Ever since I was little I have had an aversion to dairy milk. This avoidance has lead me to discover my preference for nut-based milks and products. While I have not found one I do not particularly like, my longstanding favorite is almond milk, with my more recent favorite, cashew milk. For years I have been drinking almond milk as a dairy alternative and substituting it as an ingredient whenever a recipe calls for milk. It was not until recently recently that I’ve started making my own, and I must say I am glad I made the switch.

There really is nothing comparable to homemade almond milk. It’s light and refreshing with hints of a sweet nuttiness. Now don’t be intimidated. Homemade almond milk (or any nut milk for that matter) is surprisingly easy to make. It simply consists of soaking, blending and straining. Once you’ve taste fresh, ice cold homemade almond milk you may never purchase store-bought almond milk again.

Almond Milk Nutrition

Almond milk is a great dairy-free alternative to cow’s milk. It is easy to digest, can reduce bloating, and therefore an alternative for those who lactose intolerant or sensitive to dairy. Almond milk has less calories (roughly 60 kcal per 1 cup compared to 80 kcal per 1 cup of skim milk) and carbohydrates (1 g of carbs compared to 12 g of carbs in cow’s milk) than cow’s milk. Almond milk also contains heart-healthy poly- and monounsaturated fats and is also free from saturated fat, trans fats and dietary cholesterol, unlike cow’s milk. While almond milk is a good source of nutrients, it is not a good source of protein and calcium, as is cow’s milk. But don’t let that stop you! There are plenty of plant-base protein and calcium sources that can supply you with adequate amount of protein in your diet.

Check out this post from Daiya Foods on good sources of non-diry calcium. Also, if you have questions about how much protein you need or want to know if you are getting enough, contact me for a one-on-one consult!

Guide to Making Almond Milk

Homemade almond milk is as as easy as one, two, three — soak, blend, strain. While it does take take a little planning since soaking is involved, the taste is completely worth it.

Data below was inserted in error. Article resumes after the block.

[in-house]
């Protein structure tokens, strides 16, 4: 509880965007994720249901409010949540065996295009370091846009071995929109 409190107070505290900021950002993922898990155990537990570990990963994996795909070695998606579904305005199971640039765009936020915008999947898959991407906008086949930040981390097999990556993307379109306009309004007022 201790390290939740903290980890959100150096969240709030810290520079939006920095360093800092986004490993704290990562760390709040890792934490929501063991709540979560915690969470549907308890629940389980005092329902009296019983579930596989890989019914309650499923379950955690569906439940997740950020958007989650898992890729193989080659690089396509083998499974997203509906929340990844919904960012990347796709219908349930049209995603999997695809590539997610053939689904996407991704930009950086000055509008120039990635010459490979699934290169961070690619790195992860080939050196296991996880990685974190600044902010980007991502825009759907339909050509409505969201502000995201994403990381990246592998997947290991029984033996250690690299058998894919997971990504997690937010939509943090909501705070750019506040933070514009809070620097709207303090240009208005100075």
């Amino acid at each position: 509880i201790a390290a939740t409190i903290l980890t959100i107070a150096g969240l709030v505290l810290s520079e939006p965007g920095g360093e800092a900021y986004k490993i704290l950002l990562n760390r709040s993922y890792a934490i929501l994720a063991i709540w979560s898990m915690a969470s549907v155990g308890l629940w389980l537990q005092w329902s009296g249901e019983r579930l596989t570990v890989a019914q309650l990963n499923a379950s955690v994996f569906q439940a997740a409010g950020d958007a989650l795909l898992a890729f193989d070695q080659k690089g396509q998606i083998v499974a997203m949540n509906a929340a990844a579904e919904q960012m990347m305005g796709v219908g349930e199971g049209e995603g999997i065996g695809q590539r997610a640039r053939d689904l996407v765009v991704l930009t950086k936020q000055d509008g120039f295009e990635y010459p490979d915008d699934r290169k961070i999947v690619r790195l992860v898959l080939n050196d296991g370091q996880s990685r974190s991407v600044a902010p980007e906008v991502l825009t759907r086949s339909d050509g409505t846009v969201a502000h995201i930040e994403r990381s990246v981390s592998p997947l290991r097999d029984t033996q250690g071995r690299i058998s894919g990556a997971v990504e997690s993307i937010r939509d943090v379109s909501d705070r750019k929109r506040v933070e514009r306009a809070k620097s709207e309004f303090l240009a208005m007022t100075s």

After soaking the raw almonds in the refrigerator overnight (6-8 hours) or using a quick soak method of placing the almond in boiling water for 30 minutes to an hour.

Strain and rinse the almonds, than place in a high speed blender with filtered water. I typically use 4 cups of water to 1 cup of almonds. This produces a milk with the similar consistency of 1% milk. For a creamier milk, simply use less water. After blending, pour the milk into nut milk bag (I use a flour sack towel) that is sitting in a large bowl. Holding the bag above the bowl, let the the milk drain and then gently twist the remaining milk out.

What you are left with is the almond pulp. But DON’T THROW THIS AWAY! This can be added to muffins, oatmeal, smoothies, cookies, etc. You can make almond flour by placing it in a dehydrator or oven at 200F until completely dry (about 2-4 hours) and then blending it into a fine powder.

Enjoy this delicious homemade almond milk however you please, I recommend serving it with my Walnut Fig Granola, Breakfast Muesli, or simply enjoying it fresh from the fridge!

Homemade Almond Milk

Incredibly simple recipe for homemade almond milk that will have you never buying store bought again.

Makes 4 cups


  • 1 cup raw almonds

  • 4 cups of water


  • 1/8 tsp salt

  • 1 tsp pure vanilla extract

  • 2 medjool dates, pitted


  1. Place almonds in jar and cover with water. Let them soak in the fridge overnight (6-8 hours).

  2. Rinse and drain pre-soaked almonds in a strainer. Add the almonds to a high speed blender with 4 cups of water. Blend until combined (about 1 minute). Place nut bag (or flour cloth) over a large bowl. Slowly pour the milk into the bag and tie the top. Holding the bag over the bowl, gently twist out the remaining liquid. Transfer the filtered almond milk into a glass jar or pitcher and place in the fridge for 3-5 days. Remember to shake or stir before drinking. Almond milk tends to separate, especially if peeled almonds are used.

If you are adding dates, place them in the blender with the almonds. The other additions can be added after the milk has been filtered.

Make sure to follow Nourished by Nutrition on Instagram. If you make this recipe tag #nourishedbynutriton so I can see what you have made and feature you!

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